'Simon Postuma and Marijke Koger, a.k.a. 'The Fool', used to come around 101 Cromwell Road,' says Duggie Field. 'They were friends of mine, and when I later went to New York I visited them in Washington Square Mews and we would go around New York with their multicoloured painted Rolls. They painted the big mural at the Apple Shop in 1968.'

The International Times continued, 'In another part of the Roundhouse, Bob Cobbing and the London Film Coop gave an all night film show featuring films like 'Scorpio Rising', 'Towers Open Fire', under the most difficult of conditions. The audience stood in front of the projectors, on top of the cables, on top of Bob Cobbing. Yet the films went on. It may, though, have been just the right setting for those particular films. Burroughs' inner space disappearance in 'Towers Open Fire' somehow had more impact because of the vibrations from the 'party'. 'Famous' people turned up: Antonioni and Monica Vitti, Paul McCartney disguised as an Arab, Kenneth Rexroth. Of course several things went wrong. There was that narrow entrance for an unpleasant start. That communal toilet that ended up in flood. A giant jelly made in a bath for the party was run over by a bicycle....After the party, the crowds caused a traffic jam in the streets outside. It should be said here that throughout the event the police were cooperative.....Perhaps it was just relief that something has at last happened in the Roundhouse. It was a good party, and just to prove something really IS going on in London, another, bigger, better one is currently being planned.'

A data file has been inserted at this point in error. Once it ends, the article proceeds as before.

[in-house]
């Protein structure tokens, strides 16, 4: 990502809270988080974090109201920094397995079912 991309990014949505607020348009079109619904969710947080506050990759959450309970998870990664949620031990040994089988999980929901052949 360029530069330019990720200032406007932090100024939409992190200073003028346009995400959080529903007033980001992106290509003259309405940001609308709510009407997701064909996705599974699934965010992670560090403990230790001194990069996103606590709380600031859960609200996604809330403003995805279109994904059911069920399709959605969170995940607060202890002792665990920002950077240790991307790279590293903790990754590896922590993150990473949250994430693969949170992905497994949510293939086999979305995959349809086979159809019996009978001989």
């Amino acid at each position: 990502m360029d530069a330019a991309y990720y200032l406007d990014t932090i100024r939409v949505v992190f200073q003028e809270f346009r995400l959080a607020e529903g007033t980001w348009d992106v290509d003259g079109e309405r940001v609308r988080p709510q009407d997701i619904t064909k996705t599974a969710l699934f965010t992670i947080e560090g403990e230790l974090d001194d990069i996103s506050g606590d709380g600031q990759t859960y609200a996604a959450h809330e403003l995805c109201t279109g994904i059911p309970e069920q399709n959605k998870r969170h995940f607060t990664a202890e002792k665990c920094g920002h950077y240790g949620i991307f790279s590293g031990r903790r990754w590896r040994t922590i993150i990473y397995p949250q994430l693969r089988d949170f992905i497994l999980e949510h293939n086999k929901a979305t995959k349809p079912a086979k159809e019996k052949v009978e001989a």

Daevid Allen of the Soft Machine called the launch 'one of the two most revolutionary events in the history of English alternative music and thinking. The IT event was important because it marked the first recognition of a rapidly spreading socio-cultural revolution that had its parallel in the States. It was its London newspaper. The new year came...bringing and inexpressible feeling of change in the air.' Allen noted that two seperate stages had been set up and facing was the first light show gantry seen in London. All around milled the crowd in their 'fancy dress'.